While that sounds to me more like an argument for suicide let me remind you that suicide is legal here. A ‘leave no mess for my parents/partner/children to clear up’ option is possibly the most debatable of the problems here but it would be allowed here. Enshrined in law. Case closed. Shut up and go home.

The Dignitas deaths described didn’t have a terminal illness. That’s all. In the debate Liz Carr tried to argue that Multiple Sclerosis isn’t terminal. I’m biting my lip not to cuss at Liz because she has usually put the time in to consider these matters but MS not being terminal is a case of semantic pissmouth. “It’s not the noose that’s going to kill you – it’s planet Earth and that pesky gravity that gets the job done.”

Please grow up. 

There are plenty of other conditions that perhaps they didn’t discuss on camera that diminish quality of life. Quality of life is a consideration in this country. It’s a measurable unit used in equations to work out NHS spending policy. Don’t imagine that it’s too ephemeral a notion to define. People are defining it but you know what? If somebody wants to stay alive ... they can. 

At the moment the best way to be allowed to die is to contract something too expensive to treat. Then consent and influence are ignored. That is a cruel reality but then people appear to have great skill in avoiding those.

   I can’t stand anecdotal arguments so I’m not going to enter into it here but I probably will on Friday when we talk about this. This is reposted from my personal blog at with the new title (which has a double meaning - improving the quality of grieving in the UK. See what I did there? See?) and a plea for anybody that disagrees to articulate why without resorting to any of the nonsense described above. Come on, you'd love to see us stumped, wouldn't you?

*The studies done in these countries and states have overwhelmingly shown a positive outcome for all involved. The meta-analyses (which root out poorly controlled studies whether they support or reject a certain outcome and collate the figures to show a larger pool of data) are even more convincing.

Tuesday, June 14, 2011

Assisted Dying

Last night, the BBC broadcast a documentary on what I thought would be assisted suicide. One of the things this programme taught me is that, actually it’s assisted dying. Now this may seem like semantics to you, but I think it’s important to make the distinction, suicide has a lot of negative connotations which I believe we need to move away from in order to have a grown up debate on the subject. The documentary, presented by author Terry Pratchett, made it clear that the decision which those who wanted to die took, was a clear, cognizant and ultimately, personal choice. These people had chosen to die, with their families around them and with dignity.
Assisted dying is a very emotive subject. Maybe on the one hand it is through centuries of religious conditioning that we believe in the sanctity of life. Or as human beings we have an inbuilt will to survive, like any other animal and to take our own life seems to be an anathema. For those in favour of assisted dying it’s about an individuals right to determine the course of their own life.
Here’s my review of the programme. I missed the opening few minutes, but filling in the gaps, I guess that Terry Pratchett (TP) explained his situation, that he is pro assisted dying, and is himself suffering from a degenerative and incurable disorder in Alzheimers. It seems that the programme was a way for him to look at the choices available to him, should he chose to end his own life, before his condition causes him to deteriorate and leaves him unable to make his own choice.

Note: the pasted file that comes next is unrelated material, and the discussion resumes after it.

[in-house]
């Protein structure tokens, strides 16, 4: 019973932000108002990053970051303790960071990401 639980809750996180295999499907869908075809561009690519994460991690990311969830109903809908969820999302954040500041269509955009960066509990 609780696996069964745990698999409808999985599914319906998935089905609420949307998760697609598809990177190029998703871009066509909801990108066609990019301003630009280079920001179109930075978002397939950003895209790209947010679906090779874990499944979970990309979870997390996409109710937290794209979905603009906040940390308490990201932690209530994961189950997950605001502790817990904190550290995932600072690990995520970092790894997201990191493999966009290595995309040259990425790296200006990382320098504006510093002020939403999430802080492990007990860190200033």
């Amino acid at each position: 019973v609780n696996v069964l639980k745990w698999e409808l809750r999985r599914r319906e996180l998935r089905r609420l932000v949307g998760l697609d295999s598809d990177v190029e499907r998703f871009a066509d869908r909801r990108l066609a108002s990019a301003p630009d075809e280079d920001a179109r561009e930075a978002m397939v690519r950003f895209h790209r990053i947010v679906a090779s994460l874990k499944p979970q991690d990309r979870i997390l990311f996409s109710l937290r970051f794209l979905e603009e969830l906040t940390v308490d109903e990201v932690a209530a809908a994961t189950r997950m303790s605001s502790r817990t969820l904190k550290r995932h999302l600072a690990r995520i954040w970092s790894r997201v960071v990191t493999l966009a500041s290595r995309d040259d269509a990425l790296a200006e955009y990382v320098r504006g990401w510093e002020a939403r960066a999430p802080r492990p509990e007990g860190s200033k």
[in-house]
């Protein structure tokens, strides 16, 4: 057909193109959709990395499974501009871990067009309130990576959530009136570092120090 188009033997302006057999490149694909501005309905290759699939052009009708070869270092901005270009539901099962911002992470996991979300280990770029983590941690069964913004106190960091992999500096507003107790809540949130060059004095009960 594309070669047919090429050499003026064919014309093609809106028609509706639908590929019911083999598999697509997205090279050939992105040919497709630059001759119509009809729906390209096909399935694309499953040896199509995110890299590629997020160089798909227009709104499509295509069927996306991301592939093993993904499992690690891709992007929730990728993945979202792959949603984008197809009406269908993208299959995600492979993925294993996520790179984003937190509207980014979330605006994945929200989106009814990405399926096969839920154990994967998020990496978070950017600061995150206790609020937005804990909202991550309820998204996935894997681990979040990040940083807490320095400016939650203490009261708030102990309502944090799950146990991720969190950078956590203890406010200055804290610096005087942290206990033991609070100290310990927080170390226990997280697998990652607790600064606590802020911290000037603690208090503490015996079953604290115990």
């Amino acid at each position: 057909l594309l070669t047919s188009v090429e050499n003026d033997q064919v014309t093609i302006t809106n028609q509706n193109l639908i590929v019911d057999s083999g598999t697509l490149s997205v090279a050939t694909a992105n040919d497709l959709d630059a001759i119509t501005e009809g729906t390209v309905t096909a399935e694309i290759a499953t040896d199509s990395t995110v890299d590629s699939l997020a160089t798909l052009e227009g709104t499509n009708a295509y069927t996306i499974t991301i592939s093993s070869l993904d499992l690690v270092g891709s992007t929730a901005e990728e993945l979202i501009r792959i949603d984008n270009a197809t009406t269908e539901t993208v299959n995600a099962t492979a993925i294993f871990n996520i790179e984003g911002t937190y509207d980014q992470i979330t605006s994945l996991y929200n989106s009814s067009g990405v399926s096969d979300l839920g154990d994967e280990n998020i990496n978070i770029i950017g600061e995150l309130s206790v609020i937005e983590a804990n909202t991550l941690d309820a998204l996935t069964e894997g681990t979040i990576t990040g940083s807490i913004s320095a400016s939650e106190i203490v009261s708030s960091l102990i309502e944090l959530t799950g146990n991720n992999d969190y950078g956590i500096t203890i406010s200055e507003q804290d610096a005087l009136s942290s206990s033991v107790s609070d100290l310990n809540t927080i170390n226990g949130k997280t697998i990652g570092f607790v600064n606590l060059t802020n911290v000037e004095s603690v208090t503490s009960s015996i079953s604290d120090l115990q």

I picked the programme up with TP meeting with the Smedleys. Peter was an ex hotelier living in Guernsey and suffered from Motor Neuron disease, which affects muscles, eventually leading to difficulties with breathing, speaking and swallowing. Peter seemed to be reasonably healthy, but was fully aware of what was awaiting him in the future. With this knowledge, he had discussed with his wife and had decided that the best option for him was to attend the Dignitas clinic in Switzerland and end his life, in the way he felt was appropriate. His wife, although not 100% comfortable with the decision supported her husband in his decision.
We also met Andrew Colgan, who suffered from M.S. a disease where the average life expectancy of suffers is 5-10 years. Andrew had already tried to commit suicide twice, and had survived. He felt that Dignitas was his best choice, and despite his familys wishes decided to travel to Zurich to die.
In between Peter and Andrew’s stories was that of a London Cabbie, who also suffered from M.N.D., but who had opted for hospice treatment. He was typical London boy and wanted to fight to the bitter end, his attitude was “lets have another throw of the dice”. Later in the Newsnight debate that followed, the Bishop of Exeter told of his support of the hospice movement and the right to “live with dignity”.
The programme followed both Peter & Andrew to Zurich and their last few days. It was highly emotional viewing, although both men showed extraordinary courage and fortitude, it was the attitudes of their families that struck me the most. Andrew’s mother tells TP, that whilst she wants to spend more time with her son, that it is her “selfish” desire and she has to let her son decide. And Peter’s wife holding his hand as he died, still not 100% comfortable with her husbands decision, but respecting his right to choose.
In all honesty, I have to admit that I was already in favour of assisted dying, and this programme reinforced my opinions that people must have the right to choose especially when faced with such difficult circumstances.
Detractors of assisted dying use some of the following arguments to dissuade us from having the choice to determine our own futures. The former Bishop of Rochester, Michael Nazir-Ali, said in response to the programme it “was propaganda on one side.” And “life is a gift and has infinite value”. The bishop was not the only one to accuse the programme of propaganda, several other pro life charities voiced their concerns as well. In response to the accusations of propaganda, well to some extent they are correct, we are left in no doubt at the end of the programme what the mindset of TP is. However, throughout the programme it was shown, time and again that this was those peoples choice. And importantly, that there is another way. It was interesting to see in Dignitas’ offices the number of folders of people who have been there, but who have not taken up the option of assisted dying. Maybe they feel comfortable that they are provided for should their conditions become such that death is their only option, or actually deciding that like the cabbie, they want another roll of the dice.